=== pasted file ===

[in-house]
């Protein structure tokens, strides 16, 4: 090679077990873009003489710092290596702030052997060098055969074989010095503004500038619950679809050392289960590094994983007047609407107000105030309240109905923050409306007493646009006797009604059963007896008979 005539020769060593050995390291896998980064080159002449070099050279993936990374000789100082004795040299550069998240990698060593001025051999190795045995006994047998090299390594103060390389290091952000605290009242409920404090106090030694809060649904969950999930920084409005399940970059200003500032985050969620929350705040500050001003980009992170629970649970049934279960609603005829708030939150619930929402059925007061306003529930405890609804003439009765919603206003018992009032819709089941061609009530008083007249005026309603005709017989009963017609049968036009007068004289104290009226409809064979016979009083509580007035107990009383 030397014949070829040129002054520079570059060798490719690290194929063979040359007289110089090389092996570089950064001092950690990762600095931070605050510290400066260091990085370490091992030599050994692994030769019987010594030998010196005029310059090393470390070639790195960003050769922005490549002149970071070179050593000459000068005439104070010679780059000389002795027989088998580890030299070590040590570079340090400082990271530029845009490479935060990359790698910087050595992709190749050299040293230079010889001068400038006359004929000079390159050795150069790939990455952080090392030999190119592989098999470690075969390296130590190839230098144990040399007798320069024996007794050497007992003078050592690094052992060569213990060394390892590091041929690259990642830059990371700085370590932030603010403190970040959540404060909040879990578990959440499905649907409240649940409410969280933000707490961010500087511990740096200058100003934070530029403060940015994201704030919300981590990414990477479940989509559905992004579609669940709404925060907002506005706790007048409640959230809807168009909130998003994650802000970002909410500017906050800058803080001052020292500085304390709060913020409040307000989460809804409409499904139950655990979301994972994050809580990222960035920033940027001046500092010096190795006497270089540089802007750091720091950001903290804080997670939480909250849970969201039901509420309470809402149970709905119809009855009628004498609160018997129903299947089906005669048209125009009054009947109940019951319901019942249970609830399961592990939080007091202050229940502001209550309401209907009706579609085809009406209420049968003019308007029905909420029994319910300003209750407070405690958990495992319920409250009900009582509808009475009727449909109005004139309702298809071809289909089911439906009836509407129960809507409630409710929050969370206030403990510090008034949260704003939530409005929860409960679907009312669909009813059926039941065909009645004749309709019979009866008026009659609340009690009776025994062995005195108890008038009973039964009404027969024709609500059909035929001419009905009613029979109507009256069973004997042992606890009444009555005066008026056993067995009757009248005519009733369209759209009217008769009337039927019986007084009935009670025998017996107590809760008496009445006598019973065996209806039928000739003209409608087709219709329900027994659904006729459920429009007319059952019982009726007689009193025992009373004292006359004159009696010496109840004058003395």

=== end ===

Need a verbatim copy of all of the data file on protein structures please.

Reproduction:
[in-house]
């Protein structure tokens, strides 16, 4: 090679077990873009003489710092290596702030052997060098055969074989010095503004500038619950679809050392289960590094994983007047609407107000105030309240109905923050409306007493646009006797009604059963007896008979 005539020769060593050995390291896998980064080159002449070099050279993936990374000789100082004795040299550069998240990698060593001025051999190795045995006994047998090299390594103060390389290091952000605290009242409920404090106090030694809060649904969950999930920084409005399940970059200003500032985050969620929350705040500050001003980009992170629970649970049934279960609603005829708030939150619930929402059925007061306003529930405890609804003439009765919603206003018992009032819709089941061609009530008083007249005026309603005709017989009963017609049968036009007068004289104290009226409809064979016979009083509580007035107990009383 030397014949070829040129002054520079570059060798490719690290194929063979040359007289110089090389092996570089950064001092950690990762600095931070605050510290400066260091990085370490091992030599050994692994030769019987010594030998010196005029310059090393470390070639790195960003050769922005490549002149970071070179050593000459000068005439104070010679780059000389002795027989088998580890030299070590040590570079340090400082990271530029845009490479935060990359790698910087050595992709190749050299040293230079010889001068400038006359004929000079390159050795150069790939990455952080090392030999190119592989098999470690075969390296130590190839230098144990040399007798320069024996007794050497007992003078050592690094052992060569213990060394390892590091041929690259990642830059990371700085370590932030603010403190970040959540404060909040879990578990959440499905649907409240649940409410969280933000707490961010500087511990740096200058100003934070530029403060940015994201704030919300981590990414990477479940989509559905992004579609669940709404925060907002506005706790007048409640959230809807168009909130998003994650802000970002909410500017906050800058803080001052020292500085304390709060913020409040307000989460809804409409499904139950655990979301994972994050809580990222960035920033940027001046500092010096190795006497270089540089802007750091720091950001903290804080997670939480909250849970969201039901509420309470809402149970709905119809009855009628004498609160018997129903299947089906005669048209125009009054009947109940019951319901019942249970609830399961592990939080007091202050229940502001209550309401209907009706579609085809009406209420049968003019308007029905909420029994319910300003209750407070405690958990495992319920409250009900009582509808009475009727449909109005004139309702298809071809289909089911439906009836509407129960809507409630409710929050969370206030403990510090008034949260704003939530409005929860409960679907009312669909009813059926039941065909009645004749309709019979009866008026009659609340009690009776025994062995005195108890008038009973039964009404027969024709609500059909035929001419009905009613029979109507009256069973004997042992606890009444009555005066008026056993067995009757009248005519009733369209759209009217008769009337039927019986007084009935009670025998017996107590809760008496009445006598019973065996209806039928000739003209409608087709219709329900027994659904006729459920429009007319059952019982009726007689009193025992009373004292006359004159009696010496109840004058003395």